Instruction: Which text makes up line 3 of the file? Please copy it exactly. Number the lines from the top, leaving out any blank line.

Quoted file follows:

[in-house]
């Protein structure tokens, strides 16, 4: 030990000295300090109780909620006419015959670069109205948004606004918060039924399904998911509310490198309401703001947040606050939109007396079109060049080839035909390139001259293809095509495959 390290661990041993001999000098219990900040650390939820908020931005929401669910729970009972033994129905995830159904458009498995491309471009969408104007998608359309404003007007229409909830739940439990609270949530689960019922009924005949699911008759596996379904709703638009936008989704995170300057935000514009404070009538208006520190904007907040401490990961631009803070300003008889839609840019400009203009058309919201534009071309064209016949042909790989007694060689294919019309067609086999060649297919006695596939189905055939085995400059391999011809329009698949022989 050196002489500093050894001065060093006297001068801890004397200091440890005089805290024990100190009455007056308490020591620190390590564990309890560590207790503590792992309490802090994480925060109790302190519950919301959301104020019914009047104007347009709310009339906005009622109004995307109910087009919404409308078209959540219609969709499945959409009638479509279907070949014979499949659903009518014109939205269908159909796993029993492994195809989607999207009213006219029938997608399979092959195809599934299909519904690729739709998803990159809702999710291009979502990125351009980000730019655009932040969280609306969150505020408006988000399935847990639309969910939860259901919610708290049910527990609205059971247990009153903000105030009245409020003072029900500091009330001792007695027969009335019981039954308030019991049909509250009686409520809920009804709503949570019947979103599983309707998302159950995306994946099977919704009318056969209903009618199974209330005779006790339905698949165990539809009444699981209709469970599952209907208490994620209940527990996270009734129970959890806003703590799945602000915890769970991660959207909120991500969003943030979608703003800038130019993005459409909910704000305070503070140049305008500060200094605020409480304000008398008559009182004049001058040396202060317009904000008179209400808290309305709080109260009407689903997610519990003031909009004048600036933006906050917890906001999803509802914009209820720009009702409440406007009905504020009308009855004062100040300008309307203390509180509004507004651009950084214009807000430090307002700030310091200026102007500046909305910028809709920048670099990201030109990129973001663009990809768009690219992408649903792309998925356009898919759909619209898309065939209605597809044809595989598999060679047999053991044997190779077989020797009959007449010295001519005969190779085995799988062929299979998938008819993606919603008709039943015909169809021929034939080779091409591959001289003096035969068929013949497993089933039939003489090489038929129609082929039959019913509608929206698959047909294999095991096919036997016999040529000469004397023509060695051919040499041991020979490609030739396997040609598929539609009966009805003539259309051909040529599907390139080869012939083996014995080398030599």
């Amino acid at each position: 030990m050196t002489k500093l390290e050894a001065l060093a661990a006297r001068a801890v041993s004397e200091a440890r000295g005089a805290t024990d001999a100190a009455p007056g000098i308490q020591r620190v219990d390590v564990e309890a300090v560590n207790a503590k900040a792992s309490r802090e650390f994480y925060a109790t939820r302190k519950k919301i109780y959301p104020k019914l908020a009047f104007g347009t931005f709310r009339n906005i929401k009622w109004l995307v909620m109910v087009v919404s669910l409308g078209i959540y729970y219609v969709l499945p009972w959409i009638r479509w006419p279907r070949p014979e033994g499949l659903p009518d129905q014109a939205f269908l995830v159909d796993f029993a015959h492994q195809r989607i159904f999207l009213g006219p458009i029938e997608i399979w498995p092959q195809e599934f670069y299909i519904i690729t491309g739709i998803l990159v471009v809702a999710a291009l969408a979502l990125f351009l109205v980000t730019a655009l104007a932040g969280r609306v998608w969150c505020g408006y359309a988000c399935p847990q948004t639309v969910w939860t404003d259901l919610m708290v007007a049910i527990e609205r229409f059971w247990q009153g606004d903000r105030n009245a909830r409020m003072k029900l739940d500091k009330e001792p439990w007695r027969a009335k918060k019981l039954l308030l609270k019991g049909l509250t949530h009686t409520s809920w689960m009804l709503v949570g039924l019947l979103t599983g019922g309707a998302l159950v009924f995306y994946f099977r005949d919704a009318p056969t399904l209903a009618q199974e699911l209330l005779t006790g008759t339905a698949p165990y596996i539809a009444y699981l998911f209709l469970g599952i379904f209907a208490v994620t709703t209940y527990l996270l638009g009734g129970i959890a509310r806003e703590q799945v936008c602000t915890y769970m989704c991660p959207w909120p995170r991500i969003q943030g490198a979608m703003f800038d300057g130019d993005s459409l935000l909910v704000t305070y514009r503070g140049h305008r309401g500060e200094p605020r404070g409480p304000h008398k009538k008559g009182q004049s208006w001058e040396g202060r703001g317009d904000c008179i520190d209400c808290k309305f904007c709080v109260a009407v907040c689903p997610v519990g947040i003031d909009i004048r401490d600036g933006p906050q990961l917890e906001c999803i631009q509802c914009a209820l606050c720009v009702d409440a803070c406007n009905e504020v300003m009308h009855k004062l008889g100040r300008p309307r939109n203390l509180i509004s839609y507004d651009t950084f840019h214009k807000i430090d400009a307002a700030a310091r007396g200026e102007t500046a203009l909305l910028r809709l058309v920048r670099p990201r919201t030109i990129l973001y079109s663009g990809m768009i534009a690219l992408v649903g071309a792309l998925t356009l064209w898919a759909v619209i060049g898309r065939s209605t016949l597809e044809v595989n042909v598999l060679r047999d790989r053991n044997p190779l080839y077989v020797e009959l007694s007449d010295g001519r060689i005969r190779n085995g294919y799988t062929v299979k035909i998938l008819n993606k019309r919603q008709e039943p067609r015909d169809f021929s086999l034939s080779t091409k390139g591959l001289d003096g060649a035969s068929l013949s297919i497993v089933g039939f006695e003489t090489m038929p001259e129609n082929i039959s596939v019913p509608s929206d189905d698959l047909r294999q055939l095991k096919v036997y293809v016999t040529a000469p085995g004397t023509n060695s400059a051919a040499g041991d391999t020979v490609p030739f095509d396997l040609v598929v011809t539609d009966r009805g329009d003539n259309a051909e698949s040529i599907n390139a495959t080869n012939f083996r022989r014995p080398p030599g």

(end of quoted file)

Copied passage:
């Amino acid at each position: 030990m050196t002489k500093l390290e050894a001065l060093a661990a006297r001068a801890v041993s004397e200091a440890r000295g005089a805290t024990d001999a100190a009455p007056g000098i308490q020591r620190v219990d390590v564990e309890a300090v560590n207790a503590k900040a792992s309490r802090e650390f994480y925060a109790t939820r302190k519950k919301i109780y959301p104020k019914l908020a009047f104007g347009t931005f709310r009339n906005i929401k009622w109004l995307v909620m109910v087009v919404s669910l409308g078209i959540y729970y219609v969709l499945p009972w959409i009638r479509w006419p279907r070949p014979e033994g499949l659903p009518d129905q014109a939205f269908l995830v159909d796993f029993a015959h492994q195809r989607i159904f999207l009213g006219p458009i029938e997608i399979w498995p092959q195809e599934f670069y299909i519904i690729t491309g739709i998803l990159v471009v809702a999710a291009l969408a979502l990125f351009l109205v980000t730019a655009l104007a932040g969280r609306v998608w969150c505020g408006y359309a988000c399935p847990q948004t639309v969910w939860t404003d259901l919610m708290v007007a049910i527990e609205r229409f059971w247990q009153g606004d903000r105030n009245a909830r409020m003072k029900l739940d500091k009330e001792p439990w007695r027969a009335k918060k019981l039954l308030l609270k019991g049909l509250t949530h009686t409520s809920w689960m009804l709503v949570g039924l019947l979103t599983g019922g309707a998302l159950v009924f995306y994946f099977r005949d919704a009318p056969t399904l209903a009618q199974e699911l209330l005779t006790g008759t339905a698949p165990y596996i539809a009444y699981l998911f209709l469970g599952i379904f209907a208490v994620t709703t209940y527990l996270l638009g009734g129970i959890a509310r806003e703590q799945v936008c602000t915890y769970m989704c991660p959207w909120p995170r991500i969003q943030g490198a979608m703003f800038d300057g130019d993005s459409l935000l909910v704000t305070y514009r503070g140049h305008r309401g500060e200094p605020r404070g409480p304000h008398k009538k008559g009182q004049s208006w001058e040396g202060r703001g317009d904000c008179i520190d209400c808290k309305f904007c709080v109260a009407v907040c689903p997610v519990g947040i003031d909009i004048r401490d600036g933006p906050q990961l917890e906001c999803i631009q509802c914009a209820l606050c720009v009702d409440a803070c406007n009905e504020v300003m009308h009855k004062l008889g100040r300008p309307r939109n203390l509180i509004s839609y507004d651009t950084f840019h214009k807000i430090d400009a307002a700030a310091r007396g200026e102007t500046a203009l909305l910028r809709l058309v920048r670099p990201r919201t030109i990129l973001y079109s663009g990809m768009i534009a690219l992408v649903g071309a792309l998925t356009l064209w898919a759909v619209i060049g898309r065939s209605t016949l597809e044809v595989n042909v598999l060679r047999d790989r053991n044997p190779l080839y077989v020797e009959l007694s007449d010295g001519r060689i005969r190779n085995g294919y799988t062929v299979k035909i998938l008819n993606k019309r919603q008709e039943p067609r015909d169809f021929s086999l034939s080779t091409k390139g591959l001289d003096g060649a035969s068929l013949s297919i497993v089933g039939f006695e003489t090489m038929p001259e129609n082929i039959s596939v019913p509608s929206d189905d698959l047909r294999q055939l095991k096919v036997y293809v016999t040529a000469p085995g004397t023509n060695s400059a051919a040499g041991d391999t020979v490609p030739f095509d396997l040609v598929v011809t539609d009966r009805g329009d003539n259309a051909e698949s040529i599907n390139a495959t080869n012939f083996r022989r014995p080398p030599g």